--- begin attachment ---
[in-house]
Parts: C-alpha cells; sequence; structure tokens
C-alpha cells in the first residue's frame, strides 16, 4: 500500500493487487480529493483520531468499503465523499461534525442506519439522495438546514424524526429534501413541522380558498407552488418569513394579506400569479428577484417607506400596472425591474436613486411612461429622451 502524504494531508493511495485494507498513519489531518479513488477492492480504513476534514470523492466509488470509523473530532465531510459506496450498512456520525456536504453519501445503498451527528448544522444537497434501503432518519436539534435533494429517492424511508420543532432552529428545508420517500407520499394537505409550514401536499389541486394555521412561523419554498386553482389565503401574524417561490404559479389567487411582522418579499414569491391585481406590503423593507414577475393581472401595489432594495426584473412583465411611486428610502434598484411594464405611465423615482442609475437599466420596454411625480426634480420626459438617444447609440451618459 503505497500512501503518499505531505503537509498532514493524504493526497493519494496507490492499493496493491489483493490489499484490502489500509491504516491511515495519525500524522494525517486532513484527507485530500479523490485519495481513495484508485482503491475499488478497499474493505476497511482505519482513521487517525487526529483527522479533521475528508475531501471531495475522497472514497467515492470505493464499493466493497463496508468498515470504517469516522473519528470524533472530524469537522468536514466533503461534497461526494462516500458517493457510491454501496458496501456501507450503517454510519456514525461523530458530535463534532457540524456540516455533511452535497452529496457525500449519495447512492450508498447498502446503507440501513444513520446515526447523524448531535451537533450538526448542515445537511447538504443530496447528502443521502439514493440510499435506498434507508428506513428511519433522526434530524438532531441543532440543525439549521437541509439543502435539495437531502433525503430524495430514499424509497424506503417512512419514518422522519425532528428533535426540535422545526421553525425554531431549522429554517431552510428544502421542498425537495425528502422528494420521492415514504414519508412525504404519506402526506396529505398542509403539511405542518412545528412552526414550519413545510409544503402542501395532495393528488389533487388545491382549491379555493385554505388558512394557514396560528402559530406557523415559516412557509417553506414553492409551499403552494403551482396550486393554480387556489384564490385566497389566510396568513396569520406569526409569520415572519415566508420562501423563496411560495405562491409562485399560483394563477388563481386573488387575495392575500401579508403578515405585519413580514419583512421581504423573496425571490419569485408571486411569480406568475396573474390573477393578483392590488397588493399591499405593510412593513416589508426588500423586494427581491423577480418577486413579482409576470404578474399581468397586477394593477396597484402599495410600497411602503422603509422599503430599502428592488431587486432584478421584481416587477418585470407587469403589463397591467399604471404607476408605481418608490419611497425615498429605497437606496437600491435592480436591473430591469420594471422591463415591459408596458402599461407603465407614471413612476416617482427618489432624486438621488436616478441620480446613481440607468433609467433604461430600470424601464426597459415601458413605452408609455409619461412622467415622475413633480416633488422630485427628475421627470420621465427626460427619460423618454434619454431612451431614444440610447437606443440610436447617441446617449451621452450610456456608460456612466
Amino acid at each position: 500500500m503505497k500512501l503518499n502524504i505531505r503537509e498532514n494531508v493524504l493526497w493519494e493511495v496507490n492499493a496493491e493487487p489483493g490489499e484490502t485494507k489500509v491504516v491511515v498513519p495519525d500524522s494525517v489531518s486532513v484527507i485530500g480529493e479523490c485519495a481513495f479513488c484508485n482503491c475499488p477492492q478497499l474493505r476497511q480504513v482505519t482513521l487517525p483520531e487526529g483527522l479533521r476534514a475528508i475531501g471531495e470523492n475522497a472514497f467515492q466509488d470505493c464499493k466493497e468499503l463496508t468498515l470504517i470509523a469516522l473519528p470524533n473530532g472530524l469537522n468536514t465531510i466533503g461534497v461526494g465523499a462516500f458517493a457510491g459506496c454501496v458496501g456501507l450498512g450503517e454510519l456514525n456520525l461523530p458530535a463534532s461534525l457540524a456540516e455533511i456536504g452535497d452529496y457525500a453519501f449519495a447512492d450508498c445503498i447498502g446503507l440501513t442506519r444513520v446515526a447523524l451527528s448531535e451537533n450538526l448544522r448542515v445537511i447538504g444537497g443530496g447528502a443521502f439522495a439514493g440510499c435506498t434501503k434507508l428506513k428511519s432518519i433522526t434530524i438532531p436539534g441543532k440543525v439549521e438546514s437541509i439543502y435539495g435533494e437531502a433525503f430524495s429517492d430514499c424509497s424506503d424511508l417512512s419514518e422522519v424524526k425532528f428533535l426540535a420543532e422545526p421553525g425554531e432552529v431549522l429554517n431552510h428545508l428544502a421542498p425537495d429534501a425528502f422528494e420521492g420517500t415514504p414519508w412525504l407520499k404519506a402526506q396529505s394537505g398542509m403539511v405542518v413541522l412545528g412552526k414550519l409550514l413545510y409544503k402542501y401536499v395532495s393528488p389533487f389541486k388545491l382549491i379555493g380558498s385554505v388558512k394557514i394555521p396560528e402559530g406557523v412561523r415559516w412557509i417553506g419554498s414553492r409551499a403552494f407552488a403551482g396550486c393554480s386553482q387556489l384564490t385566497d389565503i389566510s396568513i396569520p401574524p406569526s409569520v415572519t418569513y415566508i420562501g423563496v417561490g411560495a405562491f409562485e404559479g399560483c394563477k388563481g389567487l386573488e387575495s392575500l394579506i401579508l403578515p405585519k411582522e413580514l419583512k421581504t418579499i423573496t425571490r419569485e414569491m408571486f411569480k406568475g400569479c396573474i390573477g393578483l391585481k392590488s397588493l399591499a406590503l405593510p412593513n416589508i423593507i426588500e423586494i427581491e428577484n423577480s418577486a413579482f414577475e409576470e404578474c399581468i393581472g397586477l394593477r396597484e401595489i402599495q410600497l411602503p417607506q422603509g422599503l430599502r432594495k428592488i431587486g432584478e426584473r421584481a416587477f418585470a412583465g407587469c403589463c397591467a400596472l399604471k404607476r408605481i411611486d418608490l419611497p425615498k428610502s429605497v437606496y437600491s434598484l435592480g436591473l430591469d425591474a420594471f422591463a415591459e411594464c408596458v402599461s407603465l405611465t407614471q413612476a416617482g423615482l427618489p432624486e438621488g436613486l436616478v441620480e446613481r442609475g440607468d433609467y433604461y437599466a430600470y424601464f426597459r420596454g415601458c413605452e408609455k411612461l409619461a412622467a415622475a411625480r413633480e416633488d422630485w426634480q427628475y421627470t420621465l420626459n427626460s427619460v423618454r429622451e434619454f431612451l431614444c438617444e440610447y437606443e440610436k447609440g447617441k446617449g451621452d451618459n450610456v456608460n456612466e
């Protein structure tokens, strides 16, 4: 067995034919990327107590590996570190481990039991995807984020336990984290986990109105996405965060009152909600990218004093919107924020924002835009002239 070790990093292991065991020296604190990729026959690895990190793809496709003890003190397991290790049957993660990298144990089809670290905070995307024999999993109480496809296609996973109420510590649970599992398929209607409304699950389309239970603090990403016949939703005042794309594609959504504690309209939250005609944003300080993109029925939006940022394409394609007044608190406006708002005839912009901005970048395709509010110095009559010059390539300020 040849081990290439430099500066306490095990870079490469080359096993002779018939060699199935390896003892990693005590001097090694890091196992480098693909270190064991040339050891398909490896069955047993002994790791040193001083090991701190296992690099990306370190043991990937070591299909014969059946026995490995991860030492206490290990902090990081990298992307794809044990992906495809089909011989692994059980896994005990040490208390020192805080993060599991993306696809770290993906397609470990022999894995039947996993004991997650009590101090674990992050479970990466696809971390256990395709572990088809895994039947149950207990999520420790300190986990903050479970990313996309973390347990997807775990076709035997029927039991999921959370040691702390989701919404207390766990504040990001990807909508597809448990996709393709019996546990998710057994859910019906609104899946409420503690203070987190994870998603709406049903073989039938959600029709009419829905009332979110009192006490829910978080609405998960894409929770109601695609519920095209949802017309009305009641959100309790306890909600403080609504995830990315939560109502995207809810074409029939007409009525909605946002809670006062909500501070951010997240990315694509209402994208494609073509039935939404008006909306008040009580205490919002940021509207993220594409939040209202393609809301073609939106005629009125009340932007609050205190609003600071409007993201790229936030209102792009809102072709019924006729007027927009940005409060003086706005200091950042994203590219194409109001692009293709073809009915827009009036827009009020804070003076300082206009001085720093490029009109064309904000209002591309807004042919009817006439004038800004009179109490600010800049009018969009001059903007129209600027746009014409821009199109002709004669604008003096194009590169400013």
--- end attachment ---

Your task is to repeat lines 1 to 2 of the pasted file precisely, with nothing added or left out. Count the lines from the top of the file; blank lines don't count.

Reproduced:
[in-house]
Parts: C-alpha cells; sequence; structure tokens